Mortgage Rates React Well to Fed Inaction

Rates are at their lowest point since August 12

Mortgage rates are hovering in the mid-4% range for conventional, fixed-rate 30-year loans following the Federal Reserve Open Market Committee’s decision yesterday not to begin to reduce its support for the mortgage bond market.

Since 2008, however, short-term rates have been near zero, which means that they can’t go lower. Yet the economy has remained weak, so the Fed has tried to gain traction with other means — mainly by buying longer-term bonds, both U.S. government debt and bonds issued by federally sponsored home-lending agencies. It’s these purchases that have kept mortgage rates so low for so long.

For the last few months, the Fed has been talking about slowing the pace of these purchases, bringing them to a complete halt by sometime next year. The Fed had said that at its September 18th meeting, it would announce whether it would begin tapering its bond purchasing program and, if so, by how much – depending on the Fed’s view of the economy. The mere talk had raised 30-year mortgage rates from below 4% to just under 5%.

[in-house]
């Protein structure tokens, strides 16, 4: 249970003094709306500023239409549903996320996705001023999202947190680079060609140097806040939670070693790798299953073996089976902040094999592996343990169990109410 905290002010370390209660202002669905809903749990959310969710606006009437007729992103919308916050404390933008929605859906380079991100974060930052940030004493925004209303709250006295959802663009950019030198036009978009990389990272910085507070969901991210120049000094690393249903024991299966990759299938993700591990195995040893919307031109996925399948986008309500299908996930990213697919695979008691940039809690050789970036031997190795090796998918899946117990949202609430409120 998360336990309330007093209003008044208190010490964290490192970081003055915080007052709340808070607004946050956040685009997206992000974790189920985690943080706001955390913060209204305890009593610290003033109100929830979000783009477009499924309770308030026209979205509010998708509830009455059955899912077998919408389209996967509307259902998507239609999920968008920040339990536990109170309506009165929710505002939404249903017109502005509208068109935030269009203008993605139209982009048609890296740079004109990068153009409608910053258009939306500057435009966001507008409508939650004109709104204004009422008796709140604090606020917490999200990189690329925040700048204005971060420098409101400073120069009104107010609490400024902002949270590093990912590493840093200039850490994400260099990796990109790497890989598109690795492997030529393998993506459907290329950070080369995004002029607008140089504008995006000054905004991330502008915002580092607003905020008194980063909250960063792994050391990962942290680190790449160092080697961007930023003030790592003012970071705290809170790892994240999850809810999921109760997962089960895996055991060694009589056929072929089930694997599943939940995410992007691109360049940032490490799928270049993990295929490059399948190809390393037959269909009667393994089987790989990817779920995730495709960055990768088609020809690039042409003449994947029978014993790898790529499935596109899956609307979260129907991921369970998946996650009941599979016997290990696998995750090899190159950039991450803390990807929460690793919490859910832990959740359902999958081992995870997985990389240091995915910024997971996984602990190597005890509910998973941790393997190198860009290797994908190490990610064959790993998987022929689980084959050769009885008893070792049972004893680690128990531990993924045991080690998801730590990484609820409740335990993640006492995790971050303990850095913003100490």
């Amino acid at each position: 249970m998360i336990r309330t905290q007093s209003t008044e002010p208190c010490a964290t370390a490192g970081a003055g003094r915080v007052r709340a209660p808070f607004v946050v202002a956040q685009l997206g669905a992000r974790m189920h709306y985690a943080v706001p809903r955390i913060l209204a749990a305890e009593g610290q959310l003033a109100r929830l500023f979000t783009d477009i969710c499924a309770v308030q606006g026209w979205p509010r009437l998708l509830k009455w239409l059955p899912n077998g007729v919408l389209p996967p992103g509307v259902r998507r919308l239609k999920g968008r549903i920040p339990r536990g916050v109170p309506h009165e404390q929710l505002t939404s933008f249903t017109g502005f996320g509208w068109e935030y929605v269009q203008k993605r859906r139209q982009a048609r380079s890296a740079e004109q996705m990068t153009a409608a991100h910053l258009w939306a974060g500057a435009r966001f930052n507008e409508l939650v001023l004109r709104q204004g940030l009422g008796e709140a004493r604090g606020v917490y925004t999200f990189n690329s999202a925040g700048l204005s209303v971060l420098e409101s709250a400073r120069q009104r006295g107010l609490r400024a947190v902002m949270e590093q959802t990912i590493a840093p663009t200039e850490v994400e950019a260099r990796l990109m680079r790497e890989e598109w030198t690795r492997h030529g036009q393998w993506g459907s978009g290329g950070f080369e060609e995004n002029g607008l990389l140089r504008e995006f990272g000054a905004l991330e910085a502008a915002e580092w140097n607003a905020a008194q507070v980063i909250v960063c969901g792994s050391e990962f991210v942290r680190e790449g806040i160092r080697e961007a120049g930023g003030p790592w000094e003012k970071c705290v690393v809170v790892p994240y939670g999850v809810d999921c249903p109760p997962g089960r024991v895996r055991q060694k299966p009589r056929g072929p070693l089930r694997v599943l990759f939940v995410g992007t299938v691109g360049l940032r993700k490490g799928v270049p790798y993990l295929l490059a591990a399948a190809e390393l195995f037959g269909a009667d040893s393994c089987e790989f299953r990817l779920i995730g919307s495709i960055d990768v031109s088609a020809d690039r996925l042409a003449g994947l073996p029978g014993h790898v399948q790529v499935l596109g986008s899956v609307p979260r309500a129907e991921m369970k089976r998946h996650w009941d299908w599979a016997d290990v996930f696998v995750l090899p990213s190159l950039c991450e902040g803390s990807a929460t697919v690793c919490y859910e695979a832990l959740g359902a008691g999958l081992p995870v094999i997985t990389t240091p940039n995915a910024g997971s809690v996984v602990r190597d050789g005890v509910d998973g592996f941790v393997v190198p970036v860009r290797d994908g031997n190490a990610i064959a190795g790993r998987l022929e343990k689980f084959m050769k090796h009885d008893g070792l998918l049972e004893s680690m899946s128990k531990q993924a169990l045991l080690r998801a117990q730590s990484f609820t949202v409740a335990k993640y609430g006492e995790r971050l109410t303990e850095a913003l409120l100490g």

The reason the Fed had been giving for ending the taper was an improved economic outlook. But on September 18, Chairmen Ben Bernake said that the Fed still feared a turn for the worse. He noted that Washington politicians are hurtling toward an impasse over government spending. “We have been overoptimistic.” The Fed is “avoiding a tightening until we can be comfortable that the economy is in fact growing the way that we want it to be growing.”

So, for now, interest rates are unlikely to continue rising and are even likely to drop a bit from recent highs. This should encourage buyers to come into the housing market through the winter.

Start now, contact a Flagstaff lender.


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